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Making Bavarian Brezeln (Pretzels)

September 10th, 2009 2 comments

I love Brezeln. I could eat them every day and never get tired of them. Sadly they are hard to find here in NorCal, the ones sold at the mall pretzel places have nothing but the form in common with a real Laugenbrezel. So I decided to make them myself earlier this year. I posted this originally on eGullet, but since they were so good I will post it here too

First the recipe I used:
1package active dry yeast
warm water 350ml
brown sugar 1/3 cup (note, recipe says 1/3 cup or 80gr, but 80gr looked like a lot and did not fit in my 1/3 cup so I went with the smaller amount)
flour 520gr

4 quarts water
2Tsp lye (from certifiedlye.com)

I put the yeast, flour, sugar all together and then added the warm water, made the dough. Does not need to rise but probably did for 30min or so in the end. I did not see a difference between the first and last Brezeln, so the rise does not seem to have much effect.

I did not know if these will rise much in the oven, so I made them rather small compared to what you get in Germany (about hand size). They did not grow much, next time I’ll make them larger.

You roll the dough into a long sausage, then cut off pieces and form a long about thumb thick sausage. You make a loop, cross the ends over and fold them back on the loop. Easier to see in pictures (which I did not take but can be found in many books).

You add the lye to the water (never the other way around!) and heat it up to just boiling, then reduce heat a bit to keep it just very hot. Submerge each Brezel for some 30 or so seconds until they float and turn a light yellow. They might stick to the bottom of the pot, I found it best to sink them in with a spatula and then jiggle them a bit around so they did not make contact with the bottom of the pot.

I just put them on the baking sheet with salted parchment paper after I let most of the bath run off. (I later discarded the paper, it got all wobbly and brown after the 2nd batch. You must make sure though, that your sheet is non-reactive and especially not made of aluminum as lye will dissolve it) Sprinkle with some coarse salt (the larger the grains the better) and if you like with some seeds like anise or cumin. I baked them for about 10 min at 475 until they had a nice brown crust.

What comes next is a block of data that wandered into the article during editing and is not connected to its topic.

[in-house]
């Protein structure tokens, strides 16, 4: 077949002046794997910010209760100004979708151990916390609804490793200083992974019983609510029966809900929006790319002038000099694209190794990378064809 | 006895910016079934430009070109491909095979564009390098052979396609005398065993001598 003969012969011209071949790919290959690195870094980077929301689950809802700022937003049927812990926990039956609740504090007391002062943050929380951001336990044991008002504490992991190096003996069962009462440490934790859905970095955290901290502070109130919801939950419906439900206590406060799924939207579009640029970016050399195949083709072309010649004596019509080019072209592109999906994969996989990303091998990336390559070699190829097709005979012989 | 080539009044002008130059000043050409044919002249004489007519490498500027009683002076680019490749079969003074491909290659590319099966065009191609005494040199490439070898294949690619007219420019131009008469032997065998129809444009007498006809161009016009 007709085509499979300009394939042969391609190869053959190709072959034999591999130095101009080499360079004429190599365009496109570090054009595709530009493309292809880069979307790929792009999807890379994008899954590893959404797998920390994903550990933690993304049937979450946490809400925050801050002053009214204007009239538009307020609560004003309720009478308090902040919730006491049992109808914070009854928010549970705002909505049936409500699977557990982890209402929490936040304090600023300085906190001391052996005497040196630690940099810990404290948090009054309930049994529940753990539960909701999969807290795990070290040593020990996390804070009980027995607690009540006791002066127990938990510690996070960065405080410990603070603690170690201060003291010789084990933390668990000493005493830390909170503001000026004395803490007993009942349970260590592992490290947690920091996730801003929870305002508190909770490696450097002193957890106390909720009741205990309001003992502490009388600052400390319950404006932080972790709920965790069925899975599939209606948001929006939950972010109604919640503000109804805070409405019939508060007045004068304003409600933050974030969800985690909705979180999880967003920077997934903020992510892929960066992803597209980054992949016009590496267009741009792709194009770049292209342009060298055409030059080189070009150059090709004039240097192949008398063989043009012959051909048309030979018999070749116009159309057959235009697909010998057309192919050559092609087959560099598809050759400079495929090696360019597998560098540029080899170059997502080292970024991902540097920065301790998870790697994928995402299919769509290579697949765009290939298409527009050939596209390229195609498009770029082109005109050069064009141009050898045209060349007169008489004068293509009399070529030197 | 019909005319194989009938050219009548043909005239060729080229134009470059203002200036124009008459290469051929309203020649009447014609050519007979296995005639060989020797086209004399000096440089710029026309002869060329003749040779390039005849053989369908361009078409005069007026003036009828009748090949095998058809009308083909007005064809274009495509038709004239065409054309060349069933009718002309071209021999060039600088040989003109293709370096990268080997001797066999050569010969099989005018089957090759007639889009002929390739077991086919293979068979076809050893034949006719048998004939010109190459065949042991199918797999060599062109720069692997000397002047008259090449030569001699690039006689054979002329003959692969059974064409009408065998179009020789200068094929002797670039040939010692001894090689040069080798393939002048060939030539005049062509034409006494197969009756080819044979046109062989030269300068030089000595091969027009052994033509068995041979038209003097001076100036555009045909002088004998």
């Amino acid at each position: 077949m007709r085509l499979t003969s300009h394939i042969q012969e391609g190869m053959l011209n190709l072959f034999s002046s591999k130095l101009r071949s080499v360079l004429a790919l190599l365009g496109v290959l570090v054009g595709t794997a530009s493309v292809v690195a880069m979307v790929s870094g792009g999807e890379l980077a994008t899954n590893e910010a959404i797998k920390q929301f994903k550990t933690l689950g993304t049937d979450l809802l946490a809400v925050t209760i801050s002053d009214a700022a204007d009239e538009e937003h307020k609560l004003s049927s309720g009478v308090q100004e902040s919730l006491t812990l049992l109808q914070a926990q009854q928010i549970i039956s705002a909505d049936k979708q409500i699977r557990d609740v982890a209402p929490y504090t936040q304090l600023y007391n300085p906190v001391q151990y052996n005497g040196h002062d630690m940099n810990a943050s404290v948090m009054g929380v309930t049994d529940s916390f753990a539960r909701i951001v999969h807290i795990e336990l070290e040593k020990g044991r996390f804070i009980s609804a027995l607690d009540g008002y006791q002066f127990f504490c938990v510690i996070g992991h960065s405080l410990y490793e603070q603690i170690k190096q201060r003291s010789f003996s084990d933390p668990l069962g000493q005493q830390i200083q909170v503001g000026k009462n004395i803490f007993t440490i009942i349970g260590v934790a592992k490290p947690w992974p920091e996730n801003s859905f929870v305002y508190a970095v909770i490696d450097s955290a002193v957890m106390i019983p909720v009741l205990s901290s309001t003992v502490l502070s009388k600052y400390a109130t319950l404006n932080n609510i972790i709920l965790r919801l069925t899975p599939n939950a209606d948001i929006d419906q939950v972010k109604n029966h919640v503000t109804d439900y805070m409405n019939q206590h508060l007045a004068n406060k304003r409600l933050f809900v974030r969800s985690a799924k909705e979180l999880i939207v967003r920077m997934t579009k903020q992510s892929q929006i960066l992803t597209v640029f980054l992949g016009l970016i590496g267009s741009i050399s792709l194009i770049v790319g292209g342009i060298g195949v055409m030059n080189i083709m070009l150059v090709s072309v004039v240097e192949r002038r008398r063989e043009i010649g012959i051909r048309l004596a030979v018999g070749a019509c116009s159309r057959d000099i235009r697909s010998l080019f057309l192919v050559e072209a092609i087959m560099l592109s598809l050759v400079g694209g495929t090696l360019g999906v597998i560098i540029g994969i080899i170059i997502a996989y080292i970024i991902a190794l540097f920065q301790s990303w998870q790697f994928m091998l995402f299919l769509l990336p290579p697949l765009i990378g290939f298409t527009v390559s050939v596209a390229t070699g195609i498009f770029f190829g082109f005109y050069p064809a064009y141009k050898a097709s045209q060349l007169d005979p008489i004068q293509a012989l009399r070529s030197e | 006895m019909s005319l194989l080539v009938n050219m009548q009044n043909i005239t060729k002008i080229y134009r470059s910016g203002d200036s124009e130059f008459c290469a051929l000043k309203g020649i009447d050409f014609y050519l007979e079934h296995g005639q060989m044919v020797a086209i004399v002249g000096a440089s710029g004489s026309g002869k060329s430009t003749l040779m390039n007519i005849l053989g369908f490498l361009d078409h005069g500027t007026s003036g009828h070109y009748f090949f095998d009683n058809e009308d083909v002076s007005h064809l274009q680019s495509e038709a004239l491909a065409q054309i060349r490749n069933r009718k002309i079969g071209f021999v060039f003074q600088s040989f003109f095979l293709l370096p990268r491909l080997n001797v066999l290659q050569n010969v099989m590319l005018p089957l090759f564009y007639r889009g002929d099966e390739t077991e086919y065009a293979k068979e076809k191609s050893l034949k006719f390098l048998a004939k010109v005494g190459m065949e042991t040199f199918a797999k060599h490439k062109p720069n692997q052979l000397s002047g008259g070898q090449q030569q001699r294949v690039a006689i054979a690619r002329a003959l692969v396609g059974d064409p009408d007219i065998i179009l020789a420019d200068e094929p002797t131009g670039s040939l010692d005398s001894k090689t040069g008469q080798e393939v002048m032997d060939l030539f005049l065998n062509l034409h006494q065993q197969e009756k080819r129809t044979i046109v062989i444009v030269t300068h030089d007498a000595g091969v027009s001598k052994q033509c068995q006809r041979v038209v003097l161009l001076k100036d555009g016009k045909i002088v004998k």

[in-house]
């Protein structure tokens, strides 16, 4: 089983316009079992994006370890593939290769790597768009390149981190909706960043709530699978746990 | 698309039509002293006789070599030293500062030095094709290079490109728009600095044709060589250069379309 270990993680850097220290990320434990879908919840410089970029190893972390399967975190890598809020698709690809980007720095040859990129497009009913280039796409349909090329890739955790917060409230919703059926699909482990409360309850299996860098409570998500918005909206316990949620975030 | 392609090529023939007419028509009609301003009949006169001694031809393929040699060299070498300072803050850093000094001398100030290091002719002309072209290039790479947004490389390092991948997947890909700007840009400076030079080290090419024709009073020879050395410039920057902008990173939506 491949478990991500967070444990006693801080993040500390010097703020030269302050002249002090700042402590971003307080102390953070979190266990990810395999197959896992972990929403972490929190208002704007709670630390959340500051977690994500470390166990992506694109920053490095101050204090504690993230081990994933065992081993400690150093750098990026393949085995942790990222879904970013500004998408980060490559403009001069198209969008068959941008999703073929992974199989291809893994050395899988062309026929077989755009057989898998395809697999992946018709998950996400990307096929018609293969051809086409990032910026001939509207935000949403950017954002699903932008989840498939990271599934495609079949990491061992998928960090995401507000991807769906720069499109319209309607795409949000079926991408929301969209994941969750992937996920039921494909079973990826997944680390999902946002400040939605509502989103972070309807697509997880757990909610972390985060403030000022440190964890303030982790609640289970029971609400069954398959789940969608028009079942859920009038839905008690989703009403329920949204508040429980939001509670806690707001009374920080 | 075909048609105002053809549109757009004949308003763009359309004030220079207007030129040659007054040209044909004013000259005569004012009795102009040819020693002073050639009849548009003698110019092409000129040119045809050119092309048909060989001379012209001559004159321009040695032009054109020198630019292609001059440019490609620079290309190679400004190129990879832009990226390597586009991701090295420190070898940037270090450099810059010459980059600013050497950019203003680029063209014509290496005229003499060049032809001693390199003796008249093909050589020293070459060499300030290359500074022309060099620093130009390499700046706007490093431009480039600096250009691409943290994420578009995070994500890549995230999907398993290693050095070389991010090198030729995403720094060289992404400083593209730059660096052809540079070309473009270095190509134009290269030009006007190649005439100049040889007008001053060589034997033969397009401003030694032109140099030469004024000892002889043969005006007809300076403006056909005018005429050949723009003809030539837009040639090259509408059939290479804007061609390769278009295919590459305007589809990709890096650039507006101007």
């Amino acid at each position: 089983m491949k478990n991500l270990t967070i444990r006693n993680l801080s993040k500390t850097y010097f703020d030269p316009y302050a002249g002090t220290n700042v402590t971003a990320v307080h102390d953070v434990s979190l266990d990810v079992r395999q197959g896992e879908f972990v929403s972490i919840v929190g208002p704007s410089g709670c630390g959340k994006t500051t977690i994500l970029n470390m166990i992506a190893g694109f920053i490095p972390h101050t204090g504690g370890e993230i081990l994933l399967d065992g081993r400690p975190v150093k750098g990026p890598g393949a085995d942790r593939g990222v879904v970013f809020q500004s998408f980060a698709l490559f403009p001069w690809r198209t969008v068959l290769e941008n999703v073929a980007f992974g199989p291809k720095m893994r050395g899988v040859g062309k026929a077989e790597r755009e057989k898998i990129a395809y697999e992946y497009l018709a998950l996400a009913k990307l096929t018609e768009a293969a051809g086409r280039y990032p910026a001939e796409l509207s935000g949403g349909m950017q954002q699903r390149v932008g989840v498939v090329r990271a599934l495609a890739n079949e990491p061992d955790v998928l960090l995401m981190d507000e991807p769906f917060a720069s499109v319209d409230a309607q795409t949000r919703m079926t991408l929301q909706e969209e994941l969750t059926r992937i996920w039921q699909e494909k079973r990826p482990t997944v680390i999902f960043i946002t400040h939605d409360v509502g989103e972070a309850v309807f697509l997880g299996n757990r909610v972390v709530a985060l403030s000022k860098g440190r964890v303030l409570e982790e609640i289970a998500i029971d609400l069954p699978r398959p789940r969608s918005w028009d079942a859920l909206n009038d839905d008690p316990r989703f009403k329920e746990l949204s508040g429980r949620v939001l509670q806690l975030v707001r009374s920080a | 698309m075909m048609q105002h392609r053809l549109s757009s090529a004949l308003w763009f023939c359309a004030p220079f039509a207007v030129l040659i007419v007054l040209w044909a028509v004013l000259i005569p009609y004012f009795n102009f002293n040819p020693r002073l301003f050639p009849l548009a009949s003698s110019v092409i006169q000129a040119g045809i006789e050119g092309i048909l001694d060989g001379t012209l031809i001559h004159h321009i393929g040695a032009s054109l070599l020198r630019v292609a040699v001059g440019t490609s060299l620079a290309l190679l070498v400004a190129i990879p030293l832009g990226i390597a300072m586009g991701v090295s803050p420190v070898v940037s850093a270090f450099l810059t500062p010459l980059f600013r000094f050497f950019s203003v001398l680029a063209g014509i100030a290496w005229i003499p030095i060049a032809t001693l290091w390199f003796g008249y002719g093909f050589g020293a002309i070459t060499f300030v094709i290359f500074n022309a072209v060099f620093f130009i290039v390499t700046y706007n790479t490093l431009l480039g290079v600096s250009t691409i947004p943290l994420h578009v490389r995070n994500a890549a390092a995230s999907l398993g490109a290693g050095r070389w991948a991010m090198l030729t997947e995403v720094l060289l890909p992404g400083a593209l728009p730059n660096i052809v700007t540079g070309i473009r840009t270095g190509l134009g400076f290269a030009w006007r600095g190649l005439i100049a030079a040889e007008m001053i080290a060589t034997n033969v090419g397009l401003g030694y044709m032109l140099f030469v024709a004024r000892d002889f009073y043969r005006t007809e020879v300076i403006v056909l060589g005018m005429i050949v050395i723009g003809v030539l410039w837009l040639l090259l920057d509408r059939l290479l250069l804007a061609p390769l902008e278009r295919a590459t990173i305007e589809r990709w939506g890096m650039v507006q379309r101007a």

Here they are in all their glory:

Homemade Bavarian Brezeln

Homemade Bavarian Brezeln

Brezeln, crust and crumb

Brezeln, crust and crumb

They smelled and tasted absolutely authentic and I will make them again soon, the kids love them :-)

You can store these in a bag but they will turn a bit gummy, put them back in the oven the next day to get them nice and crunchy again. If you have left overs….
I sometimes spray them with some water and sprinkle some more salt on too, since most of the salt on there tends to dissolve over night.

Next recipe will be an adaption from a German book, once I can figure out if the 40gr of yeast are correct, as it seems like a lot for 600gr of flour?

Just to add, making the lye bath is little trouble, but you have to be careful. I wold recommend to use gloves and maybe even goggles. I wear glasses anyway and I passed on the gloves as I used a long slotted spatula and slotted spoon, but if you get this stuff on your skin it will burn you. I’m actually not sure if the solution would be strong enough to do so, but the pure lye definitely has to be handled with care. The recipe I used actually does not use lye, but 2Tsp of baking soda per each cup of water used (and you need enough to really have the Brezel float around). I went for the real thing and don’t really see it as much of a hassle at all, but the baking soda is an option if you rather don’t have hot corrosive liquids around. As long as you keep Aluminum far away and handle things somewhat careful you should be fine. certifiedlye.com has lots of info on their site, add some common sense and get baking! And with lye you can make some nice soap too if you want :-)

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